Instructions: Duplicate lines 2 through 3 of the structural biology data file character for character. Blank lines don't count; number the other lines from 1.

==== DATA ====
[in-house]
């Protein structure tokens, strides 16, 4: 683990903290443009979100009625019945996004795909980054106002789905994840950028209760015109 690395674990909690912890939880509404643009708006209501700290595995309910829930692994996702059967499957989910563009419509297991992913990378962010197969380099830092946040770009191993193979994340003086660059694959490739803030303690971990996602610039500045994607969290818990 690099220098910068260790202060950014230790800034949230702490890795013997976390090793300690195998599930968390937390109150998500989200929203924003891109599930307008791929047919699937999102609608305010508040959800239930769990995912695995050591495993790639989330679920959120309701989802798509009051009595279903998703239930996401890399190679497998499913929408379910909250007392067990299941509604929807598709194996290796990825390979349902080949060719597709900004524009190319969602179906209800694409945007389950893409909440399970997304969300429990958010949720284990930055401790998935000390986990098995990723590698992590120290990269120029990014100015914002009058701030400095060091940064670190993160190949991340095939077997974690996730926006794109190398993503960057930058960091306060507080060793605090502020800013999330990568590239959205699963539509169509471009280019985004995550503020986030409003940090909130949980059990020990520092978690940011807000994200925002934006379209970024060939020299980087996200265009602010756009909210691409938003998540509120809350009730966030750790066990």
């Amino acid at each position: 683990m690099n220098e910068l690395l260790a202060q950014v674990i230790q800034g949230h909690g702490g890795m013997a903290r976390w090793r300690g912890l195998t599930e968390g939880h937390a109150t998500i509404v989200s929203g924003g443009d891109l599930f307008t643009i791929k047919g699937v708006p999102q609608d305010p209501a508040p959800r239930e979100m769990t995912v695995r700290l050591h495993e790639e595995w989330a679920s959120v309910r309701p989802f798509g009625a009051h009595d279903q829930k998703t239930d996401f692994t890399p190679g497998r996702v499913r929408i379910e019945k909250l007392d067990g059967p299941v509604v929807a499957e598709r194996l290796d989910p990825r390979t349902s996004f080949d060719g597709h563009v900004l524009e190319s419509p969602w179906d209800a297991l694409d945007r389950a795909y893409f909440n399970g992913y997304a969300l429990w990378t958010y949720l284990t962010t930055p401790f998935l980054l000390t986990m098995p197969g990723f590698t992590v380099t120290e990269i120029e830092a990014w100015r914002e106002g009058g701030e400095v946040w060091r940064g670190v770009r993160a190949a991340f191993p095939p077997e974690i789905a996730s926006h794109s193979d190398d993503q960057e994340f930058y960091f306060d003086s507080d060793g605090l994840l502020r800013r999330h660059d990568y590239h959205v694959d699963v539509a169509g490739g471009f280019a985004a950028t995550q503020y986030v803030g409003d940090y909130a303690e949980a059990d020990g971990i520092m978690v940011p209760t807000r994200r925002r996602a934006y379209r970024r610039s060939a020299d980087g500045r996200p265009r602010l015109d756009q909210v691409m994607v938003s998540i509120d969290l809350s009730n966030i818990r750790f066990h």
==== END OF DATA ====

């Protein structure tokens, strides 16, 4: 683990903290443009979100009625019945996004795909980054106002789905994840950028209760015109 690395674990909690912890939880509404643009708006209501700290595995309910829930692994996702059967499957989910563009419509297991992913990378962010197969380099830092946040770009191993193979994340003086660059694959490739803030303690971990996602610039500045994607969290818990 690099220098910068260790202060950014230790800034949230702490890795013997976390090793300690195998599930968390937390109150998500989200929203924003891109599930307008791929047919699937999102609608305010508040959800239930769990995912695995050591495993790639989330679920959120309701989802798509009051009595279903998703239930996401890399190679497998499913929408379910909250007392067990299941509604929807598709194996290796990825390979349902080949060719597709900004524009190319969602179906209800694409945007389950893409909440399970997304969300429990958010949720284990930055401790998935000390986990098995990723590698992590120290990269120029990014100015914002009058701030400095060091940064670190993160190949991340095939077997974690996730926006794109190398993503960057930058960091306060507080060793605090502020800013999330990568590239959205699963539509169509471009280019985004995550503020986030409003940090909130949980059990020990520092978690940011807000994200925002934006379209970024060939020299980087996200265009602010756009909210691409938003998540509120809350009730966030750790066990």
């Amino acid at each position: 683990m690099n220098e910068l690395l260790a202060q950014v674990i230790q800034g949230h909690g702490g890795m013997a903290r976390w090793r300690g912890l195998t599930e968390g939880h937390a109150t998500i509404v989200s929203g924003g443009d891109l599930f307008t643009i791929k047919g699937v708006p999102q609608d305010p209501a508040p959800r239930e979100m769990t995912v695995r700290l050591h495993e790639e595995w989330a679920s959120v309910r309701p989802f798509g009625a009051h009595d279903q829930k998703t239930d996401f692994t890399p190679g497998r996702v499913r929408i379910e019945k909250l007392d067990g059967p299941v509604v929807a499957e598709r194996l290796d989910p990825r390979t349902s996004f080949d060719g597709h563009v900004l524009e190319s419509p969602w179906d209800a297991l694409d945007r389950a795909y893409f909440n399970g992913y997304a969300l429990w990378t958010y949720l284990t962010t930055p401790f998935l980054l000390t986990m098995p197969g990723f590698t992590v380099t120290e990269i120029e830092a990014w100015r914002e106002g009058g701030e400095v946040w060091r940064g670190v770009r993160a190949a991340f191993p095939p077997e974690i789905a996730s926006h794109s193979d190398d993503q960057e994340f930058y960091f306060d003086s507080d060793g605090l994840l502020r800013r999330h660059d990568y590239h959205v694959d699963v539509a169509g490739g471009f280019a985004a950028t995550q503020y986030v803030g409003d940090y909130a303690e949980a059990d020990g971990i520092m978690v940011p209760t807000r994200r925002r996602a934006y379209r970024r610039s060939a020299d980087g500045r996200p265009r602010l015109d756009q909210v691409m994607v938003s998540i509120d969290l809350s009730n966030i818990r750790f066990h």